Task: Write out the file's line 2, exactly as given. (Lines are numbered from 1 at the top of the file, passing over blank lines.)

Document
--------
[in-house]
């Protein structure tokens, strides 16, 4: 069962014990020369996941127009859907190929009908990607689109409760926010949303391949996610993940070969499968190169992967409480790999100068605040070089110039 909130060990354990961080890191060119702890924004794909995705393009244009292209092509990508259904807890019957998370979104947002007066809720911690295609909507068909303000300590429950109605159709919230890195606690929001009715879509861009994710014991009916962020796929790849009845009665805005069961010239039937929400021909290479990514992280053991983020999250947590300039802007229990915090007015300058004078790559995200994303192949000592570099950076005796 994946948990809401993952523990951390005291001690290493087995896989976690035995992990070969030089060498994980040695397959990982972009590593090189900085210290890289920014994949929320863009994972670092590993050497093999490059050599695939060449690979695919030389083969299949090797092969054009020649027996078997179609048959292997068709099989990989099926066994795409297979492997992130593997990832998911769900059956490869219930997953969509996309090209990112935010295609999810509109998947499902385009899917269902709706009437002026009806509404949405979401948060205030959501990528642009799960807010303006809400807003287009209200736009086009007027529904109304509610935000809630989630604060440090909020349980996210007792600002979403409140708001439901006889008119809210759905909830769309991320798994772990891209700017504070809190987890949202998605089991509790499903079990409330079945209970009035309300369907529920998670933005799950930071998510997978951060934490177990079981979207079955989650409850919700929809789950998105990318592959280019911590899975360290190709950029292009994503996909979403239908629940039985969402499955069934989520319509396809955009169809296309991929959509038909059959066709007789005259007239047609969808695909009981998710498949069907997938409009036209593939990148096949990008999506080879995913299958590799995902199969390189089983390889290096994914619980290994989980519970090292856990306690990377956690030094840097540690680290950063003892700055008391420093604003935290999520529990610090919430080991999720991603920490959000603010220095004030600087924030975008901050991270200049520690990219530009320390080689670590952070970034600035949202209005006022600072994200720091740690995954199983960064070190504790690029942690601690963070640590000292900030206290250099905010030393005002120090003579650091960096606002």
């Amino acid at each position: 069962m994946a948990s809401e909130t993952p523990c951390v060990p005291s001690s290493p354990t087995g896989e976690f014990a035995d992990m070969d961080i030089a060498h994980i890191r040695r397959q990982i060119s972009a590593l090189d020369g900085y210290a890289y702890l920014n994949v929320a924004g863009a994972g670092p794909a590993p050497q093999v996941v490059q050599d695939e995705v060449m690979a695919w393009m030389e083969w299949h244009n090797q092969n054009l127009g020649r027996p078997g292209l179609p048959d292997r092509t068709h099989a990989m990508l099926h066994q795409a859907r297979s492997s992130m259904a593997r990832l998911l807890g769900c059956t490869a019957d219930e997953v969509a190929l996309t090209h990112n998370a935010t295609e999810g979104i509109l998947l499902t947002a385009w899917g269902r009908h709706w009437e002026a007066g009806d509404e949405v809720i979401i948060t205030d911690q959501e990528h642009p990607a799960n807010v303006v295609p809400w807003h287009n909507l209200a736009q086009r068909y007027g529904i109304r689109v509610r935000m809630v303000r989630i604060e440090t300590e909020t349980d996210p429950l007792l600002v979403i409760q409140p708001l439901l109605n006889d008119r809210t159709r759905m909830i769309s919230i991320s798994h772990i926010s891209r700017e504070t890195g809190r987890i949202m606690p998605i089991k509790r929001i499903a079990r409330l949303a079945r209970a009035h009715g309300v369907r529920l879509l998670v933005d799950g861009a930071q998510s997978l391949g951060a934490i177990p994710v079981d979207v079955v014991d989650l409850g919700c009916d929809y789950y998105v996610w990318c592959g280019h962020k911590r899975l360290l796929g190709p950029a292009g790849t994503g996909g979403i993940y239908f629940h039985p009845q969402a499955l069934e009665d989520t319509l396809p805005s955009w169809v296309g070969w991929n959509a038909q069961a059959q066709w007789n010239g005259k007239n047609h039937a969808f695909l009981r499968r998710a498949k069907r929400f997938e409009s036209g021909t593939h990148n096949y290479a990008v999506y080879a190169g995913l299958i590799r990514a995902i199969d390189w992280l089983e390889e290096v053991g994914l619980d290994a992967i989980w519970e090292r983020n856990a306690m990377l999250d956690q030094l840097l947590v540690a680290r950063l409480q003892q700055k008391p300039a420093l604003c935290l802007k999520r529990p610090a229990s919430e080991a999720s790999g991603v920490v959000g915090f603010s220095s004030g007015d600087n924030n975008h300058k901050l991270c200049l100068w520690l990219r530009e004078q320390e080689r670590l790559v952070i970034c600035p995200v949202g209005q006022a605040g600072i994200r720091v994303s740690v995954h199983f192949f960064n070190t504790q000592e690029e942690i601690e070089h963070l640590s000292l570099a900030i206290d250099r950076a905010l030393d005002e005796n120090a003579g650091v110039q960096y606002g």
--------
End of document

């Protein structure tokens, strides 16, 4: 069962014990020369996941127009859907190929009908990607689109409760926010949303391949996610993940070969499968190169992967409480790999100068605040070089110039 909130060990354990961080890191060119702890924004794909995705393009244009292209092509990508259904807890019957998370979104947002007066809720911690295609909507068909303000300590429950109605159709919230890195606690929001009715879509861009994710014991009916962020796929790849009845009665805005069961010239039937929400021909290479990514992280053991983020999250947590300039802007229990915090007015300058004078790559995200994303192949000592570099950076005796 994946948990809401993952523990951390005291001690290493087995896989976690035995992990070969030089060498994980040695397959990982972009590593090189900085210290890289920014994949929320863009994972670092590993050497093999490059050599695939060449690979695919030389083969299949090797092969054009020649027996078997179609048959292997068709099989990989099926066994795409297979492997992130593997990832998911769900059956490869219930997953969509996309090209990112935010295609999810509109998947499902385009899917269902709706009437002026009806509404949405979401948060205030959501990528642009799960807010303006809400807003287009209200736009086009007027529904109304509610935000809630989630604060440090909020349980996210007792600002979403409140708001439901006889008119809210759905909830769309991320798994772990891209700017504070809190987890949202998605089991509790499903079990409330079945209970009035309300369907529920998670933005799950930071998510997978951060934490177990079981979207079955989650409850919700929809789950998105990318592959280019911590899975360290190709950029292009994503996909979403239908629940039985969402499955069934989520319509396809955009169809296309991929959509038909059959066709007789005259007239047609969808695909009981998710498949069907997938409009036209593939990148096949990008999506080879995913299958590799995902199969390189089983390889290096994914619980290994989980519970090292856990306690990377956690030094840097540690680290950063003892700055008391420093604003935290999520529990610090919430080991999720991603920490959000603010220095004030600087924030975008901050991270200049520690990219530009320390080689670590952070970034600035949202209005006022600072994200720091740690995954199983960064070190504790690029942690601690963070640590000292900030206290250099905010030393005002120090003579650091960096606002």